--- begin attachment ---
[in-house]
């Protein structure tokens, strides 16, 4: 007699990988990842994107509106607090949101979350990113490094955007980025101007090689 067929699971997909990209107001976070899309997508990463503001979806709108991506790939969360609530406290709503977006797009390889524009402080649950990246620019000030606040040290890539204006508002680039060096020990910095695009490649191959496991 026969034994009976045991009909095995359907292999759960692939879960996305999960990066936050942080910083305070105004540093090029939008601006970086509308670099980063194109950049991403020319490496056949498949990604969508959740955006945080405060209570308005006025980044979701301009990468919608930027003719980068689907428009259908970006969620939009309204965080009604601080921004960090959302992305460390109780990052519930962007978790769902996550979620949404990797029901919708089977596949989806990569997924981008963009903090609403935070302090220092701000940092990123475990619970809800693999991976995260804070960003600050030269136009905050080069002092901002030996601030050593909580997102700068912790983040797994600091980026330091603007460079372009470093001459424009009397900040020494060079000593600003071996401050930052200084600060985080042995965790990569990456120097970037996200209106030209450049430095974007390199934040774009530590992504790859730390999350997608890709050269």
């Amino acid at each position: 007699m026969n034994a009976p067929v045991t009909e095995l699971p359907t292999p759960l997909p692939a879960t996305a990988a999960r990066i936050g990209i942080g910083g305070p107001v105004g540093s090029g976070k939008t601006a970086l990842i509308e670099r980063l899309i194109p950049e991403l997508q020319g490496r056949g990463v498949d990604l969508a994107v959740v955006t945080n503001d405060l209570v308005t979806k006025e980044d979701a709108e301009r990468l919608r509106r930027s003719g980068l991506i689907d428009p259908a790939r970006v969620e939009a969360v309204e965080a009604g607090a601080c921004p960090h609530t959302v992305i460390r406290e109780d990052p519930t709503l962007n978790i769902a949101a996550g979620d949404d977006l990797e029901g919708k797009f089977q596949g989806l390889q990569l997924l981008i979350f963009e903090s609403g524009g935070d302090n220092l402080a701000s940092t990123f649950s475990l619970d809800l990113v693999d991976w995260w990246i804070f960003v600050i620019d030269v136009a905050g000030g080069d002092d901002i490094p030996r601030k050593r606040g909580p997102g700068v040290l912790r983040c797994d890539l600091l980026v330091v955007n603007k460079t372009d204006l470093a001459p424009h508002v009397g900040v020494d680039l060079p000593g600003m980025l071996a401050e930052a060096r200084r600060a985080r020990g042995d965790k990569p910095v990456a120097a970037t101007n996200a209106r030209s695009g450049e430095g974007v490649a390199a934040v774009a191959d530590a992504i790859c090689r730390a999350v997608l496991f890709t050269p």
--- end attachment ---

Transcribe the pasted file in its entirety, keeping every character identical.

[in-house]
């Protein structure tokens, strides 16, 4: 007699990988990842994107509106607090949101979350990113490094955007980025101007090689 067929699971997909990209107001976070899309997508990463503001979806709108991506790939969360609530406290709503977006797009390889524009402080649950990246620019000030606040040290890539204006508002680039060096020990910095695009490649191959496991 026969034994009976045991009909095995359907292999759960692939879960996305999960990066936050942080910083305070105004540093090029939008601006970086509308670099980063194109950049991403020319490496056949498949990604969508959740955006945080405060209570308005006025980044979701301009990468919608930027003719980068689907428009259908970006969620939009309204965080009604601080921004960090959302992305460390109780990052519930962007978790769902996550979620949404990797029901919708089977596949989806990569997924981008963009903090609403935070302090220092701000940092990123475990619970809800693999991976995260804070960003600050030269136009905050080069002092901002030996601030050593909580997102700068912790983040797994600091980026330091603007460079372009470093001459424009009397900040020494060079000593600003071996401050930052200084600060985080042995965790990569990456120097970037996200209106030209450049430095974007390199934040774009530590992504790859730390999350997608890709050269």
């Amino acid at each position: 007699m026969n034994a009976p067929v045991t009909e095995l699971p359907t292999p759960l997909p692939a879960t996305a990988a999960r990066i936050g990209i942080g910083g305070p107001v105004g540093s090029g976070k939008t601006a970086l990842i509308e670099r980063l899309i194109p950049e991403l997508q020319g490496r056949g990463v498949d990604l969508a994107v959740v955006t945080n503001d405060l209570v308005t979806k006025e980044d979701a709108e301009r990468l919608r509106r930027s003719g980068l991506i689907d428009p259908a790939r970006v969620e939009a969360v309204e965080a009604g607090a601080c921004p960090h609530t959302v992305i460390r406290e109780d990052p519930t709503l962007n978790i769902a949101a996550g979620d949404d977006l990797e029901g919708k797009f089977q596949g989806l390889q990569l997924l981008i979350f963009e903090s609403g524009g935070d302090n220092l402080a701000s940092t990123f649950s475990l619970d809800l990113v693999d991976w995260w990246i804070f960003v600050i620019d030269v136009a905050g000030g080069d002092d901002i490094p030996r601030k050593r606040g909580p997102g700068v040290l912790r983040c797994d890539l600091l980026v330091v955007n603007k460079t372009d204006l470093a001459p424009h508002v009397g900040v020494d680039l060079p000593g600003m980025l071996a401050e930052a060096r200084r600060a985080r020990g042995d965790k990569p910095v990456a120097a970037t101007n996200a209106r030209s695009g450049e430095g974007v490649a390199a934040v774009a191959d530590a992504i790859c090689r730390a999350v997608l496991f890709t050269p």